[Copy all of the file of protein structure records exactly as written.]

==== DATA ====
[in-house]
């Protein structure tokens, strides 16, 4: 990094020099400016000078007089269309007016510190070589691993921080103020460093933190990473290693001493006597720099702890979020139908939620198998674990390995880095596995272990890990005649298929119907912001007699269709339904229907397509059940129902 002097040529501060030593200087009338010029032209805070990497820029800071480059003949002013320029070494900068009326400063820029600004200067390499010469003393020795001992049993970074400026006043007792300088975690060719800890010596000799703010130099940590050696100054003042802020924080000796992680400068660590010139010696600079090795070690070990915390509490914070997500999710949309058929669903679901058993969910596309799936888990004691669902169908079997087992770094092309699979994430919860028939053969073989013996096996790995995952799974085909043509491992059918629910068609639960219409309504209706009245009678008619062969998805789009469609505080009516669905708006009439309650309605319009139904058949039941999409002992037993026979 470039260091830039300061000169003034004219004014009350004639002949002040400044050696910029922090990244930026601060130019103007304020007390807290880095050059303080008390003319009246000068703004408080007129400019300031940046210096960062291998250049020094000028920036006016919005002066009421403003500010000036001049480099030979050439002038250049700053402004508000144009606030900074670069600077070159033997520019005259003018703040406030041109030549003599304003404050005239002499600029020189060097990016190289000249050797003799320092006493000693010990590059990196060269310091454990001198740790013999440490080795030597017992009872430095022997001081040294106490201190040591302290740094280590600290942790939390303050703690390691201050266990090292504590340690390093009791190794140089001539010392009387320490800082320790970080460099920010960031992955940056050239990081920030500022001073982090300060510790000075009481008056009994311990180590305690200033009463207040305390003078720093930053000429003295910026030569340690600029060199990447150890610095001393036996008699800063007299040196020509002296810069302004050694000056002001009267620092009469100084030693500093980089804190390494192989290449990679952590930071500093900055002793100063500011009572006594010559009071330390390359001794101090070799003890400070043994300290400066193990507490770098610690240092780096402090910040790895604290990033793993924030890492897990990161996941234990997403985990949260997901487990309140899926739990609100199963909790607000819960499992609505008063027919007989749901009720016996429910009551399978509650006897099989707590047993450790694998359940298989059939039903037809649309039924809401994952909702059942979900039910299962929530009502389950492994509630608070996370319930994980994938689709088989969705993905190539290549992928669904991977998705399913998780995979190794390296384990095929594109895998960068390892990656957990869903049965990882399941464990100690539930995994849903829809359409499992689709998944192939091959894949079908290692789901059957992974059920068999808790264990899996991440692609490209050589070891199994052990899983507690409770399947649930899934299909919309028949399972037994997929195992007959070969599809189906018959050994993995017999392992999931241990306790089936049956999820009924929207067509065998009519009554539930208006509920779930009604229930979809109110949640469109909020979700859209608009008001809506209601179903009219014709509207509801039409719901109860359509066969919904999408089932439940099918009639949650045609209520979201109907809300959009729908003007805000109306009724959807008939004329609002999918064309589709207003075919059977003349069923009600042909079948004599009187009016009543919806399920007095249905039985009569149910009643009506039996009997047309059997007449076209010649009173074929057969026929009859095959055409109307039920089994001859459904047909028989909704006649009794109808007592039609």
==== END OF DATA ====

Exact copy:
[in-house]
């Protein structure tokens, strides 16, 4: 990094020099400016000078007089269309007016510190070589691993921080103020460093933190990473290693001493006597720099702890979020139908939620198998674990390995880095596995272990890990005649298929119907912001007699269709339904229907397509059940129902 002097040529501060030593200087009338010029032209805070990497820029800071480059003949002013320029070494900068009326400063820029600004200067390499010469003393020795001992049993970074400026006043007792300088975690060719800890010596000799703010130099940590050696100054003042802020924080000796992680400068660590010139010696600079090795070690070990915390509490914070997500999710949309058929669903679901058993969910596309799936888990004691669902169908079997087992770094092309699979994430919860028939053969073989013996096996790995995952799974085909043509491992059918629910068609639960219409309504209706009245009678008619062969998805789009469609505080009516669905708006009439309650309605319009139904058949039941999409002992037993026979 470039260091830039300061000169003034004219004014009350004639002949002040400044050696910029922090990244930026601060130019103007304020007390807290880095050059303080008390003319009246000068703004408080007129400019300031940046210096960062291998250049020094000028920036006016919005002066009421403003500010000036001049480099030979050439002038250049700053402004508000144009606030900074670069600077070159033997520019005259003018703040406030041109030549003599304003404050005239002499600029020189060097990016190289000249050797003799320092006493000693010990590059990196060269310091454990001198740790013999440490080795030597017992009872430095022997001081040294106490201190040591302290740094280590600290942790939390303050703690390691201050266990090292504590340690390093009791190794140089001539010392009387320490800082320790970080460099920010960031992955940056050239990081920030500022001073982090300060510790000075009481008056009994311990180590305690200033009463207040305390003078720093930053000429003295910026030569340690600029060199990447150890610095001393036996008699800063007299040196020509002296810069302004050694000056002001009267620092009469100084030693500093980089804190390494192989290449990679952590930071500093900055002793100063500011009572006594010559009071330390390359001794101090070799003890400070043994300290400066193990507490770098610690240092780096402090910040790895604290990033793993924030890492897990990161996941234990997403985990949260997901487990309140899926739990609100199963909790607000819960499992609505008063027919007989749901009720016996429910009551399978509650006897099989707590047993450790694998359940298989059939039903037809649309039924809401994952909702059942979900039910299962929530009502389950492994509630608070996370319930994980994938689709088989969705993905190539290549992928669904991977998705399913998780995979190794390296384990095929594109895998960068390892990656957990869903049965990882399941464990100690539930995994849903829809359409499992689709998944192939091959894949079908290692789901059957992974059920068999808790264990899996991440692609490209050589070891199994052990899983507690409770399947649930899934299909919309028949399972037994997929195992007959070969599809189906018959050994993995017999392992999931241990306790089936049956999820009924929207067509065998009519009554539930208006509920779930009604229930979809109110949640469109909020979700859209608009008001809506209601179903009219014709509207509801039409719901109860359509066969919904999408089932439940099918009639949650045609209520979201109907809300959009729908003007805000109306009724959807008939004329609002999918064309589709207003075919059977003349069923009600042909079948004599009187009016009543919806399920007095249905039985009569149910009643009506039996009997047309059997007449076209010649009173074929057969026929009859095959055409109307039920089994001859459904047909028989909704006649009794109808007592039609």